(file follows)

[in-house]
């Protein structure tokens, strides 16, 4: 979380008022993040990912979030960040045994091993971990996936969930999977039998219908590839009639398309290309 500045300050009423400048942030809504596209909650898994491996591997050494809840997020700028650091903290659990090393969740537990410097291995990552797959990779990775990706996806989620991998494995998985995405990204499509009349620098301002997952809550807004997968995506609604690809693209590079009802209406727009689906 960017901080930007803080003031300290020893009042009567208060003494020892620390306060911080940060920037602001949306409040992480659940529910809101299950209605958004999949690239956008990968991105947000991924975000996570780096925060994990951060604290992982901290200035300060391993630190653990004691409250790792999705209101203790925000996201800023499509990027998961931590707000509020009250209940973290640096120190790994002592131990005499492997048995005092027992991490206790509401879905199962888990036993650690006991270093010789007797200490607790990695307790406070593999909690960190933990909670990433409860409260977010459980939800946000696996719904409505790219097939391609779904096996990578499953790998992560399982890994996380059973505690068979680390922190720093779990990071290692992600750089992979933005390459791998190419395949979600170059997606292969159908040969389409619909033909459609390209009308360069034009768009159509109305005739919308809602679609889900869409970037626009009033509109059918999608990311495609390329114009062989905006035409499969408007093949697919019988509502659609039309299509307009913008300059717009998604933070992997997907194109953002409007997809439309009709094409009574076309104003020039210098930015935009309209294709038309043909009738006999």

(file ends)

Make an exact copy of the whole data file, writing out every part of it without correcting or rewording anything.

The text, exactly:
[in-house]
């Protein structure tokens, strides 16, 4: 979380008022993040990912979030960040045994091993971990996936969930999977039998219908590839009639398309290309 500045300050009423400048942030809504596209909650898994491996591997050494809840997020700028650091903290659990090393969740537990410097291995990552797959990779990775990706996806989620991998494995998985995405990204499509009349620098301002997952809550807004997968995506609604690809693209590079009802209406727009689906 960017901080930007803080003031300290020893009042009567208060003494020892620390306060911080940060920037602001949306409040992480659940529910809101299950209605958004999949690239956008990968991105947000991924975000996570780096925060994990951060604290992982901290200035300060391993630190653990004691409250790792999705209101203790925000996201800023499509990027998961931590707000509020009250209940973290640096120190790994002592131990005499492997048995005092027992991490206790509401879905199962888990036993650690006991270093010789007797200490607790990695307790406070593999909690960190933990909670990433409860409260977010459980939800946000696996719904409505790219097939391609779904096996990578499953790998992560399982890994996380059973505690068979680390922190720093779990990071290692992600750089992979933005390459791998190419395949979600170059997606292969159908040969389409619909033909459609390209009308360069034009768009159509109305005739919308809602679609889900869409970037626009009033509109059918999608990311495609390329114009062989905006035409499969408007093949697919019988509502659609039309299509307009913008300059717009998604933070992997997907194109953002409007997809439309009709094409009574076309104003020039210098930015935009309209294709038309043909009738006999």